Last week, I met with one of our customers to review the current status of their Unified Communications (UC) initiative. Much has been accomplished; just a few days prior to my visit, they completed rolling out the latest phase of the company- wide UC solution to their entire workforce (about 10,000 users). For this customer, the process started early this year and should complete early in the third quarter of 2009.

Here’s what has been accomplished: all employees have a UC desktop application that enables secure, auditable, enterprise Instant Messaging, Presence, and Click-to-Call Voice over IP (UC client-to-client voice). To support this rollout, the UC server pools were completely upgraded with new software and hardware, a new datacenter was brought online, the data networks were engineered to the forecasted usage levels, and new systems architecture was deployed utilizing geo-redundancy to support the multi-national user-base as well as providing failover survival capabilities. In addition, every user was given remote access so that all UC presence, messaging, and voice features were supported wherever the employee happens to be working.

In the coming months, the internal support team will be performing a series of utilization studies. Capacity evaluations will measure the utilization and performance of the new UC solution and the study will provide a capacity management and systems administration plan. During the evaluation, user-community internal support records will be audited for issues. Some adoption hurdles are expected, so the end-user study will contain training and adoption recommendations.

For now, it’s a major accomplishment that the foundations of a UC system have been brought online and are enabling every employee to “IM” or “UC-talk” with a fellow employee. But there is more on the way as this UC initiative has several future phases planned and funded. Federation with partners, vendors, or customers, has yet to be accomplished, but that phase will quickly follow on the completion of the above-mentioned capacity study. And by this time next year, the UC System will integrate with the company PBX so telephony functions like “click-to-call” to any phone number is possible.

I mention all this because I want to illustrate that this customer has invested wisely in an extensive amount of pre-deployment planning, and the successful rollout results are the obvious evidence of a solid plan.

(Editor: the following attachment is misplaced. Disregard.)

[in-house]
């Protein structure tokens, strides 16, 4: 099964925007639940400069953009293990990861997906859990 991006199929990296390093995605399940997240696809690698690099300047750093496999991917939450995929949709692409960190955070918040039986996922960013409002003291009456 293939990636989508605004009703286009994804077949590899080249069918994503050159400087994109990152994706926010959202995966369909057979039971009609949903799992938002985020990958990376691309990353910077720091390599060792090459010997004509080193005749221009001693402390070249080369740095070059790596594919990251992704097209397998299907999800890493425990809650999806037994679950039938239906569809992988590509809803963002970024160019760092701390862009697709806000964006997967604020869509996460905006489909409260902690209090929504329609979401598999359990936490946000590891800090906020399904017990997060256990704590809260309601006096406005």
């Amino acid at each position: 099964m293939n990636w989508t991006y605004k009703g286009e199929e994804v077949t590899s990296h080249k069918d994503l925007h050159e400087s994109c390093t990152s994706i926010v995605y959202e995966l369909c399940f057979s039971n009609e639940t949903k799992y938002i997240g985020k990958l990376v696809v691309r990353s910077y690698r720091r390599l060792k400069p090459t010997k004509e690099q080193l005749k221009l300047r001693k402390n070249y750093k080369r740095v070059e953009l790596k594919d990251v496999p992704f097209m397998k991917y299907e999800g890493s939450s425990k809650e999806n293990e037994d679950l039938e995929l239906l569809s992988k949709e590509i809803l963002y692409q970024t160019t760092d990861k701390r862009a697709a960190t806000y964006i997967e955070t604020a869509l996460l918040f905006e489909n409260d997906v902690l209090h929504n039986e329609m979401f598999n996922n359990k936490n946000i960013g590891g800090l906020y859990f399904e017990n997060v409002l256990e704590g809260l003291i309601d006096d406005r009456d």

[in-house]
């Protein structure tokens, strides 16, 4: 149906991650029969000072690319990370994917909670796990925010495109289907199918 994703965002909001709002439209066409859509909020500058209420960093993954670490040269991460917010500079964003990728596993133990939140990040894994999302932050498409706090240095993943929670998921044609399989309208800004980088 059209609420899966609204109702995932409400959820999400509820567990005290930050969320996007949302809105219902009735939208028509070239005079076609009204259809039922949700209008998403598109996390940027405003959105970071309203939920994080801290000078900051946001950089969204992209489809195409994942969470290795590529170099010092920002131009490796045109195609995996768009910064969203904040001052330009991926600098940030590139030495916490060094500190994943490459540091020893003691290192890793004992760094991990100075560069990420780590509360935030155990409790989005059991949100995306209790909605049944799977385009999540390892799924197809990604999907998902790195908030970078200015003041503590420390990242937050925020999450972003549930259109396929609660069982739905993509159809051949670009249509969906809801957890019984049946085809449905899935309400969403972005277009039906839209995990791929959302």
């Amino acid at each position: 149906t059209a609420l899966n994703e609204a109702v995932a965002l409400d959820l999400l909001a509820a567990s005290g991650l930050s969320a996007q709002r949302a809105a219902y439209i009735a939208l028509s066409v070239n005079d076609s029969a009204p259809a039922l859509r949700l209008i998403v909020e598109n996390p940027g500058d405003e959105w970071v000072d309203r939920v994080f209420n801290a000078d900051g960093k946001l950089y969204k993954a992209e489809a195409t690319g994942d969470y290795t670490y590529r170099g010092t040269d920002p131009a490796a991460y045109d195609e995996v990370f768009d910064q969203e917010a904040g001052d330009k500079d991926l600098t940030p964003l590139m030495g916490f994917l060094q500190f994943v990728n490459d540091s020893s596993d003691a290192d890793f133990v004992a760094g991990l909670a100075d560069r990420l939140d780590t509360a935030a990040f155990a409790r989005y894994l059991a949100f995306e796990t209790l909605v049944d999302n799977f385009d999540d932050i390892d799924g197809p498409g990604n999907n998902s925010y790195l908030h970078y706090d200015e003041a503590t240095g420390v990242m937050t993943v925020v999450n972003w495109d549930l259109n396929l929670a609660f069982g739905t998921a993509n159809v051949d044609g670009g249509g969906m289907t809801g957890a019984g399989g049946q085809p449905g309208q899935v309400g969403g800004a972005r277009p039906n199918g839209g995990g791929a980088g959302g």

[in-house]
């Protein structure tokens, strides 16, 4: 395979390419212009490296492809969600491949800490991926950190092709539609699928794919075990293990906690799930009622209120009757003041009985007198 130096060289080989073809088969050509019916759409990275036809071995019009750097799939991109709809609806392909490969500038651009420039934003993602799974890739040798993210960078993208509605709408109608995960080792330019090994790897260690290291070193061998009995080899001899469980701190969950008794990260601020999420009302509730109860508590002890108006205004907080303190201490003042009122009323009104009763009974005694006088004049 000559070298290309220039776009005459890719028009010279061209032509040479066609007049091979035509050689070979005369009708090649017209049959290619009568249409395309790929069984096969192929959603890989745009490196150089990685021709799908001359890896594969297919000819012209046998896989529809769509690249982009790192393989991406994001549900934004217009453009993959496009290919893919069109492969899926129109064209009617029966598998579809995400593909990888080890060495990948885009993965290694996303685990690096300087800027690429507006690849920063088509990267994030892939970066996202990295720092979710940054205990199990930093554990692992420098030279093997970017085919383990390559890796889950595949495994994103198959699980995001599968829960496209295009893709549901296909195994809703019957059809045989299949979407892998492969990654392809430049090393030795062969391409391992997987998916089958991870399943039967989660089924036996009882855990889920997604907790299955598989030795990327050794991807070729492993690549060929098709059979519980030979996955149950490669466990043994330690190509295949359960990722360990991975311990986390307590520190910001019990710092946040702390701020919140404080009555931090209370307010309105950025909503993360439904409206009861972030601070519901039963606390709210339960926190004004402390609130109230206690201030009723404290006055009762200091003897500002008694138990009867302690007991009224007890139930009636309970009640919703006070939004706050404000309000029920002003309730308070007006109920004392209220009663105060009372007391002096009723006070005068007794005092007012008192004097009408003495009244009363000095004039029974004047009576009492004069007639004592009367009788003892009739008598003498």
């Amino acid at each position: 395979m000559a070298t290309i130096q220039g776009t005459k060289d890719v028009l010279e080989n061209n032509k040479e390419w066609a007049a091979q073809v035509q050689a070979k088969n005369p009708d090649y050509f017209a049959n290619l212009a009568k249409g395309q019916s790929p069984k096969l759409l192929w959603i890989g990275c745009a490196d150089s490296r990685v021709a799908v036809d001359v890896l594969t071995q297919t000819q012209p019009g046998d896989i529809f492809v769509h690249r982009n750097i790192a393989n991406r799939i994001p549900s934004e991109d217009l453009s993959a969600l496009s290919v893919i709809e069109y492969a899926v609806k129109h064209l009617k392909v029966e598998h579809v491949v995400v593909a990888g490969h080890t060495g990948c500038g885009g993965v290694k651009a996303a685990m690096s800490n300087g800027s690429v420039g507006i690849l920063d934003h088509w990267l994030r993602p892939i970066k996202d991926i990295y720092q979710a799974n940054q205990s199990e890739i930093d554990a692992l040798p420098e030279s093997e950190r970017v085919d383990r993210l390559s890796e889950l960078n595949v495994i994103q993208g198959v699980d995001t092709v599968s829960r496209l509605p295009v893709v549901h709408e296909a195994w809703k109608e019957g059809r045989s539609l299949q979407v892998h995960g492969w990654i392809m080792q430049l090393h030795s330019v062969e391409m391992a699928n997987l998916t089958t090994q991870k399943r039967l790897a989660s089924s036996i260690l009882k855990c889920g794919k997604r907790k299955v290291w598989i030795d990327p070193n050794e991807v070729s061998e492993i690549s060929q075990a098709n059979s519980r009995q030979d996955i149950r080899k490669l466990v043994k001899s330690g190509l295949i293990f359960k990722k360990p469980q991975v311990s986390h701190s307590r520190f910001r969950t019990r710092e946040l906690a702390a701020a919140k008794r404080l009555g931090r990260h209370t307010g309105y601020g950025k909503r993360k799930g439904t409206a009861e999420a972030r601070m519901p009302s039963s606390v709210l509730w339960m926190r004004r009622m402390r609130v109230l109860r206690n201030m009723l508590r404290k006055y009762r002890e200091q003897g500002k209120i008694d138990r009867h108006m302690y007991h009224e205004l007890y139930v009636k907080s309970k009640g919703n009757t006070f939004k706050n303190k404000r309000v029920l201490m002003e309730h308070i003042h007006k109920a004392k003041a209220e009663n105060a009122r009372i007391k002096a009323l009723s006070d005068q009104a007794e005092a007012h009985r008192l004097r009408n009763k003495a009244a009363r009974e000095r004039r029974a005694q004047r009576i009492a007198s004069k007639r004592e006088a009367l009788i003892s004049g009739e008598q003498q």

Did you know that InterCall offers “UC Planning” services to our customers? These services grew out of our existing meeting consulting services and our extensive partner relationships with industry-leading UC vendors. InterCall’s UC Planning services are consultative in nature and designed to help you construct a sound UC strategy that is tailored to achieve your business objectives. For example, our engineering studies place UC engineers on your site with your team to evaluate your UC objectives and your communications infrastructure’s “readiness” to support a UC system. The result of the engagement is an extensive study and recommendation - to help define your UC plan scope, phases, requirements, and budget.

In my next posting, I’ll continue this theme. I may have some interesting research to share.  If you’d like more information on how InterCall supports Unified Communications, attend one of our free webinars this month.

Ken_6 Ken Kurz, Director of Unified Communications. Kurz is responsible for the end-user success of Unified Communications deployments; ensuring businesses have a more efficient, easier-to-use communications environment.

5 Annoying Conference Call Mistakes to Avoid
July 8, 2008 @ 07:15 AM | By Nicole Scheel

Phone Background NoiseOne of the most common questions I get from training colleagues outside of the conferencing industry is “How do you train over a conference call?  There are way too many distractions!”  While I can see where their anxiety may be coming from, I’ve put together a list of 5 ways to remove distractions from your next virtual meeting.

1. Eliminate Background Noise

I could write a whole post on this one!  Dogs barking, phones ringing, babies crying and the airport loud speaker all fall into this category!  The great thing about conference calls is that you can dial in from anywhere and still run training or meet with your team.  However these types of disruptions not only degrade your experience, they affect the whole call. 

So, if your cell phone has a mute button, use it!  Otherwise, most conferencing bridges have a touch tone command that you can use to mute your line.  If you are the leader on the call you should also have the ability to mute all lines except your own and then un-mute those lines for discussion.

2. Watch Out For Hold Music